Supporters of the Change movement in Iraqi Kurdistan. (photo: حمه سور)
On the evening of May 12, the day of the Iraqi federal elections, gunfire broke out in the normally, relatively staid city of Sulaymaniyah in Iraqi Kurdistan. A media outlet belonging to the mostly-oppositional Change movement in the semi-autonomous, northern region, began to broadcast the news that the headquarters of the party were being attacked by members of another local political party.
Presenters on the channel said that members of the Patriotic Union of Kurdistan, or PUK, were shooting at the building because the Change movement had already expressed doubt about the veracity of the preliminary results of the federal elections, which showed that the PUK had done well.
The presenters, as well as some senior members of the Change movement, called upon supporters to come and defend the building. For some time before the situation was calmed again, things were very tense. A large crowd gathered around the building and many of them were armed – it is still common for ordinary householders in Iraq to own guns.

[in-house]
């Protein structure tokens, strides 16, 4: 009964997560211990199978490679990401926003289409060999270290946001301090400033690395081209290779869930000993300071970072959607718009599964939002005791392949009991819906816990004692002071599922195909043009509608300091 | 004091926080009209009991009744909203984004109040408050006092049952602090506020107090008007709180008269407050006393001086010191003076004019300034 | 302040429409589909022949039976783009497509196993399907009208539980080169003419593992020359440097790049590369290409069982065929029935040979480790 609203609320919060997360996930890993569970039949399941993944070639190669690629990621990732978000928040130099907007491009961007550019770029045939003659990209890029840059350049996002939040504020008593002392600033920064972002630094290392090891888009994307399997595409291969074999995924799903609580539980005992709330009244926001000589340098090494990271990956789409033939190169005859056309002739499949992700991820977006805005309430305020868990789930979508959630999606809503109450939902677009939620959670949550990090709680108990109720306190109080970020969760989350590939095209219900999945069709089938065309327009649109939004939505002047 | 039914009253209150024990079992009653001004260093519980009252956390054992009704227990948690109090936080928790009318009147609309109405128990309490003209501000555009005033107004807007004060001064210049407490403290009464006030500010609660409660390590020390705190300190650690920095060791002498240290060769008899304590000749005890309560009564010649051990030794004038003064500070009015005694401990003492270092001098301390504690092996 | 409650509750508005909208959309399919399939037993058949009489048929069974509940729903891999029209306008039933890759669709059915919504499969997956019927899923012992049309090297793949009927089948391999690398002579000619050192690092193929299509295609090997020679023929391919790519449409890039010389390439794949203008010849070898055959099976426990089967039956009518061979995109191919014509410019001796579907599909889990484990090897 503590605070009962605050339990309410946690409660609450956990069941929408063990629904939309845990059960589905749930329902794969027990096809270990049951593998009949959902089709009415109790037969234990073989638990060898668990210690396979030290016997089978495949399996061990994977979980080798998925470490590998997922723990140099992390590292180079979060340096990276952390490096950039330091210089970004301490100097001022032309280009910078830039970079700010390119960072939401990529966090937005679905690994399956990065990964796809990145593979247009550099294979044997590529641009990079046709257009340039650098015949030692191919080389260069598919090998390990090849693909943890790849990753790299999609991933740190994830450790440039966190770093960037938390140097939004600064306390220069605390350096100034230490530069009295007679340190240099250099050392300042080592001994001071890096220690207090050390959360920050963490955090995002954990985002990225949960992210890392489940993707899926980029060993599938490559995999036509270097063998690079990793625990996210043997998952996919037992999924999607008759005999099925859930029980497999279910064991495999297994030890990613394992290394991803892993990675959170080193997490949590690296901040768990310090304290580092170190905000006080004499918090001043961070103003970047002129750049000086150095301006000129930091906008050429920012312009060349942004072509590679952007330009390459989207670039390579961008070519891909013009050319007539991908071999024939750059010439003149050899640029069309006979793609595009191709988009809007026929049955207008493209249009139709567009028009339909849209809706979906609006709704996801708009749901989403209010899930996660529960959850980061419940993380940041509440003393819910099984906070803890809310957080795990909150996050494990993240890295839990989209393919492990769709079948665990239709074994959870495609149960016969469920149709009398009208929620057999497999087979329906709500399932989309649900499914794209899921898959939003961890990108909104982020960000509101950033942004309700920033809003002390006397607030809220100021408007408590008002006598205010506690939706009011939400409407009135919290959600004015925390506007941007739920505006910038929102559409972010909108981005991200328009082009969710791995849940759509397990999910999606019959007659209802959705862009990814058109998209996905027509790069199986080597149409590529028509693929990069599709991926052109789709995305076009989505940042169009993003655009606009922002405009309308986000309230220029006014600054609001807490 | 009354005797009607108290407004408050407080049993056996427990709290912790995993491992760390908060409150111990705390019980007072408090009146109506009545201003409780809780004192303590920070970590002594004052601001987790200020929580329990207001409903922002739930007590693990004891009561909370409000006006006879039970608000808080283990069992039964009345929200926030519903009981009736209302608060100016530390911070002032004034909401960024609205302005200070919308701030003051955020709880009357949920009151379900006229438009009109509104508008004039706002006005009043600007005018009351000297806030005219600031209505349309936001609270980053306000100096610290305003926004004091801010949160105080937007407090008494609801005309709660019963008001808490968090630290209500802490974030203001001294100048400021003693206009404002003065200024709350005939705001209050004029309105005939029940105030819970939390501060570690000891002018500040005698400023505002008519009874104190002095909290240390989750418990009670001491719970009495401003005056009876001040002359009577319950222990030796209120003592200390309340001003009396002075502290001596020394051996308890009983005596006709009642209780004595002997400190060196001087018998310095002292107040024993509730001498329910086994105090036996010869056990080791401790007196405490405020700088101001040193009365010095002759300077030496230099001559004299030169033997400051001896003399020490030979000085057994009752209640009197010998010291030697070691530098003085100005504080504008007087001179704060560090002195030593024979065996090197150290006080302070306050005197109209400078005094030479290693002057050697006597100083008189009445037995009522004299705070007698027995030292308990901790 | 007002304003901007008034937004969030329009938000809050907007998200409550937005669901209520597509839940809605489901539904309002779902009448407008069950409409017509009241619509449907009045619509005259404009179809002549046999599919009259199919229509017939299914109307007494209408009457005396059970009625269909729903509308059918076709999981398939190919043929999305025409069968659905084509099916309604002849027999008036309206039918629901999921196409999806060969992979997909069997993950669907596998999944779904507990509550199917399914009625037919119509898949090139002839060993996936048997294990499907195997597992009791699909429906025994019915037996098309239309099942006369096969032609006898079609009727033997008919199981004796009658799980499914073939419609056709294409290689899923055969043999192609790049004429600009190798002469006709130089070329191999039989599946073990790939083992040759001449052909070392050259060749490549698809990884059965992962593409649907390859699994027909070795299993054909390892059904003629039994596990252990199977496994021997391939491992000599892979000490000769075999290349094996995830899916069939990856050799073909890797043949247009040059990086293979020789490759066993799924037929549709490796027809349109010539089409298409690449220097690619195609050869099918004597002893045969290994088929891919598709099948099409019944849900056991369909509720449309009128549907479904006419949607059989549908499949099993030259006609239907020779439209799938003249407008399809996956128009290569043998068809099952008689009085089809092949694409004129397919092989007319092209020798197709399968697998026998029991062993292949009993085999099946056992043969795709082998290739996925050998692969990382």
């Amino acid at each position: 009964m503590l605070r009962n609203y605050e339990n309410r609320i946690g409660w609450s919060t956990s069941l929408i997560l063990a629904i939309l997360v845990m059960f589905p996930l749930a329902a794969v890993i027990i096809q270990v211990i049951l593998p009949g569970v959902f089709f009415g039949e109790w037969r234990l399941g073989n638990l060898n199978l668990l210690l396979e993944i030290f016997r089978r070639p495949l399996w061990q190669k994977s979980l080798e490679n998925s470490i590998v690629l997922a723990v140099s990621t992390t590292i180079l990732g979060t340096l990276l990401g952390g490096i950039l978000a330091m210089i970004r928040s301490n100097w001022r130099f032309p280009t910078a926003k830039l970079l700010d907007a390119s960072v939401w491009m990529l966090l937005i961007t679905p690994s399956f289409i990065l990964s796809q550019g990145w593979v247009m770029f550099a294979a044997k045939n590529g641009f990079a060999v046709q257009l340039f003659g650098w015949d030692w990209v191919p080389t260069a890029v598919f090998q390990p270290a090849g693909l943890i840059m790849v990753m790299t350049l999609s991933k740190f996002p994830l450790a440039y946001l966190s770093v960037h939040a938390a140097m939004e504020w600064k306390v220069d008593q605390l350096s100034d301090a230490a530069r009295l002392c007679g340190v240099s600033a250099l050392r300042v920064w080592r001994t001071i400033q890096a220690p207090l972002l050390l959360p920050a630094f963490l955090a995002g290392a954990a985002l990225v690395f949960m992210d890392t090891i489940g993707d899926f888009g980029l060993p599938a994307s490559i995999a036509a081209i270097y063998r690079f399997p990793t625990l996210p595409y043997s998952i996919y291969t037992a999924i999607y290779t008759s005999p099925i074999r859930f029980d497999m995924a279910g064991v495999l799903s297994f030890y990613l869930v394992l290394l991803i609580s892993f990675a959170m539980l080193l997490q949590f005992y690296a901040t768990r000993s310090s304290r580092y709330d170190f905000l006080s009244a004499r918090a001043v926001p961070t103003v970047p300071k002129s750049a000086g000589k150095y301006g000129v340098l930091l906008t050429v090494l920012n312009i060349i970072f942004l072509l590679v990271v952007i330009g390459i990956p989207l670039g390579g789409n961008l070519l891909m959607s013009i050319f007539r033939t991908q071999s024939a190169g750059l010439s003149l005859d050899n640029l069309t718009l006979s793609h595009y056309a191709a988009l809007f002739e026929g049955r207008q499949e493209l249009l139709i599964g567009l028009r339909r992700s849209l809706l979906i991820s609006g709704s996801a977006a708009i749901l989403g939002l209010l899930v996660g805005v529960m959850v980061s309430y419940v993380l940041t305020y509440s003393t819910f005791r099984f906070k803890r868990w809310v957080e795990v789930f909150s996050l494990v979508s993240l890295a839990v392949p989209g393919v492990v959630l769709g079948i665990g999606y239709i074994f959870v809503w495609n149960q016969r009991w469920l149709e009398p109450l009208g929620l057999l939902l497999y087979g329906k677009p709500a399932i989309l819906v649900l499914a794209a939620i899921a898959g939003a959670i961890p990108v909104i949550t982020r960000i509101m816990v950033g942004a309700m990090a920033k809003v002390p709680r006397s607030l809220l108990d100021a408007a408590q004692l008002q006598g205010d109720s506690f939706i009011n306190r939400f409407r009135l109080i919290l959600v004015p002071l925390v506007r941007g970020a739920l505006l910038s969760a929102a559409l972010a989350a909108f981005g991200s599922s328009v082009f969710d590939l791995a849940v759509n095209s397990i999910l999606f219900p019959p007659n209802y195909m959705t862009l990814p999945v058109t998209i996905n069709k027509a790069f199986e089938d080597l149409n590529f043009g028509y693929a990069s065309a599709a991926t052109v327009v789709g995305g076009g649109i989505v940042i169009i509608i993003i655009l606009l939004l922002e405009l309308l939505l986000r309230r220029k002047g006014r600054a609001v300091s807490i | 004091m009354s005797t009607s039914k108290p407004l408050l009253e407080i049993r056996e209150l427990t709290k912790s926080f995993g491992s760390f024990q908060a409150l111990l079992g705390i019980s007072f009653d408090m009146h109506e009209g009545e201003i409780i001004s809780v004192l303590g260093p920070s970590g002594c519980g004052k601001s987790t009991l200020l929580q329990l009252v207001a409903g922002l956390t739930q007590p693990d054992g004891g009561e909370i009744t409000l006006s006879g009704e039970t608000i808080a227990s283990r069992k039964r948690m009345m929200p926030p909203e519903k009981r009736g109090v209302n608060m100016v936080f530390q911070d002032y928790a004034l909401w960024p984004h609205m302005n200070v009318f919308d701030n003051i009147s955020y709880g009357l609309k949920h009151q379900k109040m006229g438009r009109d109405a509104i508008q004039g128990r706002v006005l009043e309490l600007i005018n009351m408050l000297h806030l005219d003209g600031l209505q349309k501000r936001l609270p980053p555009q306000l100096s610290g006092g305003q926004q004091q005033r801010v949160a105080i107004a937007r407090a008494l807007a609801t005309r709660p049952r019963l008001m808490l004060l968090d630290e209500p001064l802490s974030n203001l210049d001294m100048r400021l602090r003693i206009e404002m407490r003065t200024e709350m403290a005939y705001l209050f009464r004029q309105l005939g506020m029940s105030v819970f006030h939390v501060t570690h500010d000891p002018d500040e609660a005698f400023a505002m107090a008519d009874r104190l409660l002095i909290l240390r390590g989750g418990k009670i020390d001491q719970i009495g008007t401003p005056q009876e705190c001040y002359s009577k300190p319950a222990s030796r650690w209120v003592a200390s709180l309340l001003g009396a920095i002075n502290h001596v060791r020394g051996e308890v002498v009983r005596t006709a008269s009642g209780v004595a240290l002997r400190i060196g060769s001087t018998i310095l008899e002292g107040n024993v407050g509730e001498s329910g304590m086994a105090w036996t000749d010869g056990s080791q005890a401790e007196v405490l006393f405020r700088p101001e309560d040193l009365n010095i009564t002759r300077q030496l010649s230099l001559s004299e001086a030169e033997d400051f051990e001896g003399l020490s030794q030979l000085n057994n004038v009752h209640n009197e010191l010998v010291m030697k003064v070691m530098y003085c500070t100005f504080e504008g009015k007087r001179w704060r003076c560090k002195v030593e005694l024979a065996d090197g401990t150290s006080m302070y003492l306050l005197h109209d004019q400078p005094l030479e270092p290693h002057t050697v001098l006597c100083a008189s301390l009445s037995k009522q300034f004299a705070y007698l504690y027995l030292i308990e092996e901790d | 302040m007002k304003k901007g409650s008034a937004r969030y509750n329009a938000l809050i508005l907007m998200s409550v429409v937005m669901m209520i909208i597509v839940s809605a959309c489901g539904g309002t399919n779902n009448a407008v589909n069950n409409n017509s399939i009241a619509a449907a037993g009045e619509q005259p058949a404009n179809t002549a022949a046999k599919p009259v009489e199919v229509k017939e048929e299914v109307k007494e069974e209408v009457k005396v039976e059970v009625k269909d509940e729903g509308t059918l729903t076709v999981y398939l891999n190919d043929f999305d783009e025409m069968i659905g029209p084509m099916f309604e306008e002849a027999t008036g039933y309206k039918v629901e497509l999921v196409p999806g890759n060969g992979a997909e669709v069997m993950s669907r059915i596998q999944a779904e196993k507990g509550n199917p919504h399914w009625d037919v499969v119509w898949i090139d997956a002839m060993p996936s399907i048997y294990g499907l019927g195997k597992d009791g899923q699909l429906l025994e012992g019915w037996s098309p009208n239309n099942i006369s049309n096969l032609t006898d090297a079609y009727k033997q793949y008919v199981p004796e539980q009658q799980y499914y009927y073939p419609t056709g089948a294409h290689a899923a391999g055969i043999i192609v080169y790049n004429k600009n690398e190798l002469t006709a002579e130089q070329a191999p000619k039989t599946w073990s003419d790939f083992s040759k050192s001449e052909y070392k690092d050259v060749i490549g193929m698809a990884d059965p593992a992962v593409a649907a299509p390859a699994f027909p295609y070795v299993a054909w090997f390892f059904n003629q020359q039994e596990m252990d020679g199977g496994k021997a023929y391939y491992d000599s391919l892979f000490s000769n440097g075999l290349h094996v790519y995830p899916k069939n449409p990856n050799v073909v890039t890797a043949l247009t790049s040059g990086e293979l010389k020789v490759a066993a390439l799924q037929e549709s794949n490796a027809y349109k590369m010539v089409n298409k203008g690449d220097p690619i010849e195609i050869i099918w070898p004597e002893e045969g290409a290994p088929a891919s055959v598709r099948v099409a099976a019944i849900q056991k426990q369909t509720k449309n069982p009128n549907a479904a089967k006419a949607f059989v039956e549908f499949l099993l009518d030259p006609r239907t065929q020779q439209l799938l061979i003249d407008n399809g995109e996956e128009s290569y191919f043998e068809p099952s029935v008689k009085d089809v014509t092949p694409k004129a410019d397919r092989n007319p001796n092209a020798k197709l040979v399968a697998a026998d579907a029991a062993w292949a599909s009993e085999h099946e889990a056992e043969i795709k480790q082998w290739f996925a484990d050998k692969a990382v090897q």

The PUK denied any wrong doing and eventually everyone went home.
We know there are many critics of the KDP and PUK among the armed forces. Even if they keep silent this time, we are certain that sooner or later they too will take a stand.
But the event – and the elections – have had a more lasting impact in this realm. Over the next few days, leaders and activists within the Change movement decided that they too needed an armed force.
Partially this stems from the existing situation with Iraqi Kurdish troops in the region. In practical terms Iraqi Kurdistan is split into two zones of influence, with one half under the control of the Kurdistan Democratic Party, or KDP, and the other under the control of PUK. Both of these parties have troops under their control. There are 14 brigades of Iraqi Kurdish military with a joint command – that is, about 45,000 fighters are supposed to be more independent and commanded by officers allied with both the KDP and PUK.